For many years, Thailand has sorely needed to improve its intellectual property enforcement laws to prevent copyright and trademark infringement. In an era when technology allows for new, widespread forms of IP infringement, Thai IP enforcement authorities have come to realize that measures against infringers under the current laws are insufficient and have failed to do enough to suppress this severe problem.
In 2009, the Department of Intellectual Property (DIP) sought to amend the Copyright and Trademark Acts so that provisions on landlord liability could be introduced, allowing rights owners and law enforcers to take legal action against landlords for infringements committed by a tenant on the landlord’s premises. This attempt was unsuccessful, however, as the Cabinet at that time returned the draft Acts and mandated the DIP to reconsider several controversial issues.
To comply with this mandate, the DIP is now in the process of conducting in-depth research on landlord liability, and Tilleke & Gibbins has been granted the honor of participating in this study. The ultimate goal of this project is to reintroduce landlord liability to the Acts through a more structured approach, by presenting the Cabinet and legislators with solid facts and legal principles in support of the amendments.
To achieve the desired objectives, the methods used in this research are not limited only to the study of the law and underlying legal principles of foreign countries. They also include considering the thoughts of the various key stakeholders—those who may be involved in the application of the legal measures against landlords once they come into effect, and those who may be affected by the application of these measures in Thailand—regardless of whether they support or oppose the amendments. Two separate focus groups, one for law enforcers (including IP rights owners, lawyers, judges, public prosecutors, and legal scholars) and another for landlords (consisting of entities from both the private and public sectors), will be heard and their opinions gathered. To gain additional insight, face-to-face interviews with both sides will be carried out. Once a report on the research is prepared, a seminar will be held to present our findings and conclusions to obtain final feedback.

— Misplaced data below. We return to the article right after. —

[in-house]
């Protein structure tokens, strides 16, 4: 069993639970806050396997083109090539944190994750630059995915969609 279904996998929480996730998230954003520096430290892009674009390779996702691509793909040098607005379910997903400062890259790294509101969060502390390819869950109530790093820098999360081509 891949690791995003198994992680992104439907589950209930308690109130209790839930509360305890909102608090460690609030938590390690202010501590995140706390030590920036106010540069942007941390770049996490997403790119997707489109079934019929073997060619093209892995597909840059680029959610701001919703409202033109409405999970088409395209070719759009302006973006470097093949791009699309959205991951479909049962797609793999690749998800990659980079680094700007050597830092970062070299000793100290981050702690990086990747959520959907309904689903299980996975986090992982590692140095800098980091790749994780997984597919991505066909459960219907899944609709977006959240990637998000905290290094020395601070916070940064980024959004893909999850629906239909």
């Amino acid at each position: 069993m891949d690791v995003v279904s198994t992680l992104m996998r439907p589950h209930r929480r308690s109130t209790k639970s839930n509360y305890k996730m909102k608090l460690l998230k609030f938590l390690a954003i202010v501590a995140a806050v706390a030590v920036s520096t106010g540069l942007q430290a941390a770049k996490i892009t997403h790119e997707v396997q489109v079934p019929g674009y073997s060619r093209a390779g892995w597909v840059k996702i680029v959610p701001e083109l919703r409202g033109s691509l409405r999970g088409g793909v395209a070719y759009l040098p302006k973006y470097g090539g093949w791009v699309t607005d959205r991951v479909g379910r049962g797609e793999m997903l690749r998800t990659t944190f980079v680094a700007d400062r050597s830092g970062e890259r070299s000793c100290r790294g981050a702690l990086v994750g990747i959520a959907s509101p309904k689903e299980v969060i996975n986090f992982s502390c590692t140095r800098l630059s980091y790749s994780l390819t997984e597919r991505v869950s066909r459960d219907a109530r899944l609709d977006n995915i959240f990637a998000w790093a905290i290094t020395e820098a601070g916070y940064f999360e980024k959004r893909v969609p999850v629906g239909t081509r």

We are very optimistic that our research will gather crucial information relevant to landlord liability and will assist in drafting the necessary legal amendments. Of course, this remains at an early stage and there is still a long way to go before we see the Acts debated in the House of Representatives. But this first crucial step by the DIP should encourage IP owners and law enforcement officials that, in the not-too-distant future, they may have access to an effective new tool for combating copyright and trademark piracy in Thailand.